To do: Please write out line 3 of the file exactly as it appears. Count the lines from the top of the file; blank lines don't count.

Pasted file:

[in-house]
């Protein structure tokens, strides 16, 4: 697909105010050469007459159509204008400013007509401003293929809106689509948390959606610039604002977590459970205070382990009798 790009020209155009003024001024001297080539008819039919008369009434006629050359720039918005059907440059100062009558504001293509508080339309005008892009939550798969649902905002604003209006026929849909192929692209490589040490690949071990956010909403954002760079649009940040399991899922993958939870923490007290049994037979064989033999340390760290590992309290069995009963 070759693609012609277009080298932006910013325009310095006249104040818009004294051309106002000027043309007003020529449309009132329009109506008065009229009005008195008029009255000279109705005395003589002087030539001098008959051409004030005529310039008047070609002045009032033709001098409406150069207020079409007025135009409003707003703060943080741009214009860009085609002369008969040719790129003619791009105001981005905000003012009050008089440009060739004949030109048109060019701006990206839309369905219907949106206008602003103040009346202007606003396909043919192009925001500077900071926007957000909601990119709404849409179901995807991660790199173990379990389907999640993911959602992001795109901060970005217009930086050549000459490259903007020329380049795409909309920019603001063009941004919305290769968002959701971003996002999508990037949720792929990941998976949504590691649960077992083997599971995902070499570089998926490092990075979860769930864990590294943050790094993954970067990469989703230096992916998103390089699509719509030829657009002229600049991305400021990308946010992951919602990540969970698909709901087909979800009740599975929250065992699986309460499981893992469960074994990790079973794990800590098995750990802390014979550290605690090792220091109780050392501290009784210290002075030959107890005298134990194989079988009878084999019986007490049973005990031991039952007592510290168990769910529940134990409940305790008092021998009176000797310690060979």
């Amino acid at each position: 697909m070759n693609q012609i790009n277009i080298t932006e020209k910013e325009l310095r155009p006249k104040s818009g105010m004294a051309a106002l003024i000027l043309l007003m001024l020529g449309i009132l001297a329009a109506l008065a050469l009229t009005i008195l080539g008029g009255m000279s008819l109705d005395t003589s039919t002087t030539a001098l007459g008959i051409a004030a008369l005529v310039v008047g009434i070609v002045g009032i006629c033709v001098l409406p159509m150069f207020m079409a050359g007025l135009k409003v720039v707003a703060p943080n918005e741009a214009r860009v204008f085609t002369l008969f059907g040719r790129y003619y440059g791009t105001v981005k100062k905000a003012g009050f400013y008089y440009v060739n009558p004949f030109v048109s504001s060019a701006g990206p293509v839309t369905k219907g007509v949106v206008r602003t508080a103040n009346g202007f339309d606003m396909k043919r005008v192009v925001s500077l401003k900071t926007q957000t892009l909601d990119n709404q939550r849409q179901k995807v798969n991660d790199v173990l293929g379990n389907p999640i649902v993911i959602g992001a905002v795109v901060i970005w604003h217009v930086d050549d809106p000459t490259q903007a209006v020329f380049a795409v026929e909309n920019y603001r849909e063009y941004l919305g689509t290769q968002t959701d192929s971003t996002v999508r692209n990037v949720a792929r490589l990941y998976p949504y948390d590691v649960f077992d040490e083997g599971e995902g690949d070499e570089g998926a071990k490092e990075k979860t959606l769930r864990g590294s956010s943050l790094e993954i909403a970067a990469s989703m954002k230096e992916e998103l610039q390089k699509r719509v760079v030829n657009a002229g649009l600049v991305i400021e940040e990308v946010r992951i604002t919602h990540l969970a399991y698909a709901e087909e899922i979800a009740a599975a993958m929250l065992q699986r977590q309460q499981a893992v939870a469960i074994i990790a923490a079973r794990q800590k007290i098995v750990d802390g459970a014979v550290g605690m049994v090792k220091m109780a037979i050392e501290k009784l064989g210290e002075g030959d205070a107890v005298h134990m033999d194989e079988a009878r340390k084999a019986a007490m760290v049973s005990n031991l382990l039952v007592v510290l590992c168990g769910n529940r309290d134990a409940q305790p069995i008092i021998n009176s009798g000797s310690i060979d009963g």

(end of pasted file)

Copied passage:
């Amino acid at each position: 697909m070759n693609q012609i790009n277009i080298t932006e020209k910013e325009l310095r155009p006249k104040s818009g105010m004294a051309a106002l003024i000027l043309l007003m001024l020529g449309i009132l001297a329009a109506l008065a050469l009229t009005i008195l080539g008029g009255m000279s008819l109705d005395t003589s039919t002087t030539a001098l007459g008959i051409a004030a008369l005529v310039v008047g009434i070609v002045g009032i006629c033709v001098l409406p159509m150069f207020m079409a050359g007025l135009k409003v720039v707003a703060p943080n918005e741009a214009r860009v204008f085609t002369l008969f059907g040719r790129y003619y440059g791009t105001v981005k100062k905000a003012g009050f400013y008089y440009v060739n009558p004949f030109v048109s504001s060019a701006g990206p293509v839309t369905k219907g007509v949106v206008r602003t508080a103040n009346g202007f339309d606003m396909k043919r005008v192009v925001s500077l401003k900071t926007q957000t892009l909601d990119n709404q939550r849409q179901k995807v798969n991660d790199v173990l293929g379990n389907p999640i649902v993911i959602g992001a905002v795109v901060i970005w604003h217009v930086d050549d809106p000459t490259q903007a209006v020329f380049a795409v026929e909309n920019y603001r849909e063009y941004l919305g689509t290769q968002t959701d192929s971003t996002v999508r692209n990037v949720a792929r490589l990941y998976p949504y948390d590691v649960f077992d040490e083997g599971e995902g690949d070499e570089g998926a071990k490092e990075k979860t959606l769930r864990g590294s956010s943050l790094e993954i909403a970067a990469s989703m954002k230096e992916e998103l610039q390089k699509r719509v760079v030829n657009a002229g649009l600049v991305i400021e940040e990308v946010r992951i604002t919602h990540l969970a399991y698909a709901e087909e899922i979800a009740a599975a993958m929250l065992q699986r977590q309460q499981a893992v939870a469960i074994i990790a923490a079973r794990q800590k007290i098995v750990d802390g459970a014979v550290g605690m049994v090792k220091m109780a037979i050392e501290k009784l064989g210290e002075g030959d205070a107890v005298h134990m033999d194989e079988a009878r340390k084999a019986a007490m760290v049973s005990n031991l382990l039952v007592v510290l590992c168990g769910n529940r309290d134990a409940q305790p069995i008092i021998n009176s009798g000797s310690i060979d009963g």